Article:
(Robert Earl Keen)
Cane and Grain is yet another rib restaurant to open in Manchester’s bustling Northern Quarter. It occupies the site of the former ‘Thomas’ restaurant which, I confess, I never tried. It occupies three floors of what is a pretty unimposing building on Thomas Street, which is effectively the backbone of the Northern Quarter.
There are a couple of small tables outside, along with a doorman counting guests in and out.
Inside, I was greeted by a girl who looked like she’d fallen off the ‘Sailor Jerry’ bottle, very retro.
The ground floor is occupied by a ‘skater’ style bar/restaurant which they describe as a ‘Rib Joint & Tap Room’. It’s decorated with, (admittedly up-market) Americana, a tad above the regular junk licence plates you get in other ‘American’ bars.
There’s a bar on the first floor, while the second floor is home to ‘The Liars Lounge’ which describes itself as “the second incarnation of the award winning Tiki Dive Bar and Caribbean Rum Shop”. It was closed on the Tuesday evening when I visited, which is a shame because while I’m sceptical of the whole ‘Tiki’ bar and cocktail scene (there are at least half a dozen ‘Tiki’ bars within a short crawl of Cane and Grain), I am rather partial to a good Caribbean rum.
On the evening I visited, a steaming hot August Tuesday evening, I settled in the corner of the ‘Rib Joint and Tap Room’ and perused the menus. There’s a refreshing selection of draught and bottled beers, along with a small range of cocktails. Food wise it’s a variety of ribs, sauces and accompaniments. Nothing too challenging.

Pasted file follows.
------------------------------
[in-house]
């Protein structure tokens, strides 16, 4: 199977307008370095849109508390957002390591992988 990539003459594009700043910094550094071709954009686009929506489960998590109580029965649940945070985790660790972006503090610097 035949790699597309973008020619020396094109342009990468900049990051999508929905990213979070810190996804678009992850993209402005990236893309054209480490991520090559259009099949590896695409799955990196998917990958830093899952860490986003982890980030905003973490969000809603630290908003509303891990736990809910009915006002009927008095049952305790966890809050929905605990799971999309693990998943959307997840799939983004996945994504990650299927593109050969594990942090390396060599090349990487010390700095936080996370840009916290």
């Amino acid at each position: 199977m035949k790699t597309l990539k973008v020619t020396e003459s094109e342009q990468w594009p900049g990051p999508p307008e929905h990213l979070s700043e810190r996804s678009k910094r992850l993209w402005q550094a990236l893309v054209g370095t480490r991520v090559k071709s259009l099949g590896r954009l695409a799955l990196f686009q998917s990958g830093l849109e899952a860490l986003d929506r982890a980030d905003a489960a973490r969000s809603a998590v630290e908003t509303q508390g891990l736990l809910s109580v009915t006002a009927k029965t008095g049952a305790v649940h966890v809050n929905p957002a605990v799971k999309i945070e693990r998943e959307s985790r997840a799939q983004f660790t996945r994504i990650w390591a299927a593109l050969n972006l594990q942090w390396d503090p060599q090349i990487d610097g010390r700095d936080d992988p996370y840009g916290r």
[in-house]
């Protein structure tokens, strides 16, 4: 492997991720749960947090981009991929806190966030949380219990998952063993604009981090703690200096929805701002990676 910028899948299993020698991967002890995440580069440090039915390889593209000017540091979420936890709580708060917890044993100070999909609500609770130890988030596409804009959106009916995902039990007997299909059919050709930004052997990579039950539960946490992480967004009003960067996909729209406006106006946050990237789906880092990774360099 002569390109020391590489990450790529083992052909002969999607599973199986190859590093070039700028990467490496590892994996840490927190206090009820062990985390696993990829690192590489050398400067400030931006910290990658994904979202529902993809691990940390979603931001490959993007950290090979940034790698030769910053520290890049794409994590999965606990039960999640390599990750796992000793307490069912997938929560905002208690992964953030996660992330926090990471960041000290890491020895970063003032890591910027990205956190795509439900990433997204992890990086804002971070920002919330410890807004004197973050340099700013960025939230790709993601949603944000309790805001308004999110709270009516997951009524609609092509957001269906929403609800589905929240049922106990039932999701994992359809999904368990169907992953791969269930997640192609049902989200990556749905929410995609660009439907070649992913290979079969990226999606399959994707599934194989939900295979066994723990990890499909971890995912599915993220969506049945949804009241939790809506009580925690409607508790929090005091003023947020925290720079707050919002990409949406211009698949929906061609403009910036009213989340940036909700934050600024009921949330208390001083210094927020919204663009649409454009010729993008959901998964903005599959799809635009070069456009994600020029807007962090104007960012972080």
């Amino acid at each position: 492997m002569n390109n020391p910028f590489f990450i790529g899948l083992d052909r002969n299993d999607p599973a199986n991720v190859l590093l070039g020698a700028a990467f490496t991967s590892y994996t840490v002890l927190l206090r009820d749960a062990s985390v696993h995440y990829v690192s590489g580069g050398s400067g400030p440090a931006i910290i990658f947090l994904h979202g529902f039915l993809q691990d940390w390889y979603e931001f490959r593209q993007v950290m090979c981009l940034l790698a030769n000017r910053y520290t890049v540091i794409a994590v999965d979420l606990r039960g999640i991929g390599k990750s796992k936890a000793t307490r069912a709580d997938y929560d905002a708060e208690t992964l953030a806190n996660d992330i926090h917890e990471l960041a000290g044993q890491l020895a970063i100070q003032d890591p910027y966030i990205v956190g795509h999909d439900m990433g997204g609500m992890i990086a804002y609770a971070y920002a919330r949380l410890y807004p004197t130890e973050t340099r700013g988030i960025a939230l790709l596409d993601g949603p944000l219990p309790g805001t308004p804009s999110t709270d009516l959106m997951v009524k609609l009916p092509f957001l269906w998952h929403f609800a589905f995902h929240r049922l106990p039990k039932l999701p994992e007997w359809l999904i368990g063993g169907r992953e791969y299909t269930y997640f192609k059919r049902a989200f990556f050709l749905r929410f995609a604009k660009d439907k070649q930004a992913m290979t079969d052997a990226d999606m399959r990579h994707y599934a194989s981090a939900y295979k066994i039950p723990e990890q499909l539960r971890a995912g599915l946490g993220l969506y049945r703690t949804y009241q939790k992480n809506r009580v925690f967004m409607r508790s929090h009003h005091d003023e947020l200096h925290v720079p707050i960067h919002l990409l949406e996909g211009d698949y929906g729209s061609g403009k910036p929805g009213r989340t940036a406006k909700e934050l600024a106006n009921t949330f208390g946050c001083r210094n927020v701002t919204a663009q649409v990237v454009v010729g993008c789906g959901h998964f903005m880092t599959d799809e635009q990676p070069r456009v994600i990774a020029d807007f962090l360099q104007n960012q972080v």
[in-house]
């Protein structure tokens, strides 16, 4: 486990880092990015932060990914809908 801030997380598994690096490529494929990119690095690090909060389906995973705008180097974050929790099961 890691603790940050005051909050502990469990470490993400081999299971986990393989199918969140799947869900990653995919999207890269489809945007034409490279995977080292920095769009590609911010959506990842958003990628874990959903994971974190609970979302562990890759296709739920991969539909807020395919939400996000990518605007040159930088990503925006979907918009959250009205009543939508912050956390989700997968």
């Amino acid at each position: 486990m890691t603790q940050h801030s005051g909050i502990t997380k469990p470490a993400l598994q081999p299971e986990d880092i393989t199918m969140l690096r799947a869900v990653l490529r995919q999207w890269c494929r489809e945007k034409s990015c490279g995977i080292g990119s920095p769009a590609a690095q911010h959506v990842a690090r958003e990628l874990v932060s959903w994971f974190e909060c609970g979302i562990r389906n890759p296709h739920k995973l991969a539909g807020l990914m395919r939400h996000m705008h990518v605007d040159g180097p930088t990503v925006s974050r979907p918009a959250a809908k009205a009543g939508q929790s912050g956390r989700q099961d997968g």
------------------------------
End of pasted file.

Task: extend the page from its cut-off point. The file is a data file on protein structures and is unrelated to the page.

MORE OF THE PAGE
I ordered a rack of baby ribs with a rum sauce (it comes with fries), along with a small side of ‘Truffle Mac and Cheese’ accompanied by a pint of San Miguel lager. The ribs were smoky and caramelised, tender and almost (but not quite) falling off the bone, while the rum sauce was a sweet and sour delight. I bought myself a barbecue/smoker last summer and these are the ribs I will be aspiring to.
I’ve never understood the idea of ‘Mac and Cheese’ as a side dish, and have experienced some pretty horrific stodge served in the name of ‘Mac’ in the past, this, however, was simply delicious. A half-pint enamel mug of macaroni that was almost ‘al dente’ – not soggy and over-cooked – with a light cheesy sauce that had hints of earthy truffle, topped with a cheese crumb and lightly grilled. It was so delicious I almost drank the remaining sauce after I’d devoured the macaroni. Perhaps I should have, maybe that’s why they serve it in a mug?
You know how it is when sometimes you site in a bar or a restaurant and think ‘hmm… if my six numbers came up, I’d quite like to own a place like this’. Well this is one of those; my only regret is that I won’t be spending as much time in Manchester in the future.
Otherwise I’d be a regular.